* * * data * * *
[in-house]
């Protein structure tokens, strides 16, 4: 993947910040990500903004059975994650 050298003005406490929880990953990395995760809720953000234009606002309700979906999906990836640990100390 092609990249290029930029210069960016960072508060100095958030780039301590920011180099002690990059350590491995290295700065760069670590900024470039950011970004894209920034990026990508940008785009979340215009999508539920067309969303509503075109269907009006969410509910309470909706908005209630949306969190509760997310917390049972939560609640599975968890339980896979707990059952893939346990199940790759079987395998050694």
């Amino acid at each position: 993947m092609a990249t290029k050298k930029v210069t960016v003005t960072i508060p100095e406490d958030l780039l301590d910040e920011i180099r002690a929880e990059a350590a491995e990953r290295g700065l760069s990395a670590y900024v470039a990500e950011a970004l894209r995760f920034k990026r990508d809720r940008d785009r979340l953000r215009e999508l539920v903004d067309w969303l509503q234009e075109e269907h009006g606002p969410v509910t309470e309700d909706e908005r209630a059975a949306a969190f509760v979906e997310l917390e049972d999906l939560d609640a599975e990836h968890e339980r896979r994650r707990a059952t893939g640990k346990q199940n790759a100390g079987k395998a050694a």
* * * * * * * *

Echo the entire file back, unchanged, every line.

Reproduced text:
[in-house]
């Protein structure tokens, strides 16, 4: 993947910040990500903004059975994650 050298003005406490929880990953990395995760809720953000234009606002309700979906999906990836640990100390 092609990249290029930029210069960016960072508060100095958030780039301590920011180099002690990059350590491995290295700065760069670590900024470039950011970004894209920034990026990508940008785009979340215009999508539920067309969303509503075109269907009006969410509910309470909706908005209630949306969190509760997310917390049972939560609640599975968890339980896979707990059952893939346990199940790759079987395998050694």
């Amino acid at each position: 993947m092609a990249t290029k050298k930029v210069t960016v003005t960072i508060p100095e406490d958030l780039l301590d910040e920011i180099r002690a929880e990059a350590a491995e990953r290295g700065l760069s990395a670590y900024v470039a990500e950011a970004l894209r995760f920034k990026r990508d809720r940008d785009r979340l953000r215009e999508l539920v903004d067309w969303l509503q234009e075109e269907h009006g606002p969410v509910t309470e309700d909706e908005r209630a059975a949306a969190f509760v979906e997310l917390e049972d999906l939560d609640a599975e990836h968890e339980r896979r994650r707990a059952t893939g640990k346990q199940n790759a100390g079987k395998a050694a």